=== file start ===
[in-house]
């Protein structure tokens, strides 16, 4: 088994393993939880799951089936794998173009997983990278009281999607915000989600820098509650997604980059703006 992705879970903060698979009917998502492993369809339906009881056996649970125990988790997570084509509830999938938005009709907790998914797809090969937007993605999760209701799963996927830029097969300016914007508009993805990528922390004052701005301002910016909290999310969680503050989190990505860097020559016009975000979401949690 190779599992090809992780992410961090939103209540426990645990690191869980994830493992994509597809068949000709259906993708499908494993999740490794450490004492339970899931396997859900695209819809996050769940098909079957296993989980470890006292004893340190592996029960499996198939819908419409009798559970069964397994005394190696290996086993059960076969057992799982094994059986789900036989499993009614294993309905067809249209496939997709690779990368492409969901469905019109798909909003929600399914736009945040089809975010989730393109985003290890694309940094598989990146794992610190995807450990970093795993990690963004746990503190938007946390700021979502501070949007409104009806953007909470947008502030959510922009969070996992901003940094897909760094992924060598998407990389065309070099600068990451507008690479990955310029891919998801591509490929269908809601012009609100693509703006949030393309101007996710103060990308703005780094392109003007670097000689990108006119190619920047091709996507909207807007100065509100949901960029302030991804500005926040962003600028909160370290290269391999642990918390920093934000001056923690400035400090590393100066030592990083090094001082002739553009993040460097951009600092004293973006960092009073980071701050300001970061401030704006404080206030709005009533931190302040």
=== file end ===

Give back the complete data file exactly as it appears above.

[in-house]
């Protein structure tokens, strides 16, 4: 088994393993939880799951089936794998173009997983990278009281999607915000989600820098509650997604980059703006 992705879970903060698979009917998502492993369809339906009881056996649970125990988790997570084509509830999938938005009709907790998914797809090969937007993605999760209701799963996927830029097969300016914007508009993805990528922390004052701005301002910016909290999310969680503050989190990505860097020559016009975000979401949690 190779599992090809992780992410961090939103209540426990645990690191869980994830493992994509597809068949000709259906993708499908494993999740490794450490004492339970899931396997859900695209819809996050769940098909079957296993989980470890006292004893340190592996029960499996198939819908419409009798559970069964397994005394190696290996086993059960076969057992799982094994059986789900036989499993009614294993309905067809249209496939997709690779990368492409969901469905019109798909909003929600399914736009945040089809975010989730393109985003290890694309940094598989990146794992610190995807450990970093795993990690963004746990503190938007946390700021979502501070949007409104009806953007909470947008502030959510922009969070996992901003940094897909760094992924060598998407990389065309070099600068990451507008690479990955310029891919998801591509490929269908809601012009609100693509703006949030393309101007996710103060990308703005780094392109003007670097000689990108006119190619920047091709996507909207807007100065509100949901960029302030991804500005926040962003600028909160370290290269391999642990918390920093934000001056923690400035400090590393100066030592990083090094001082002739553009993040460097951009600092004293973006960092009073980071701050300001970061401030704006404080206030709005009533931190302040």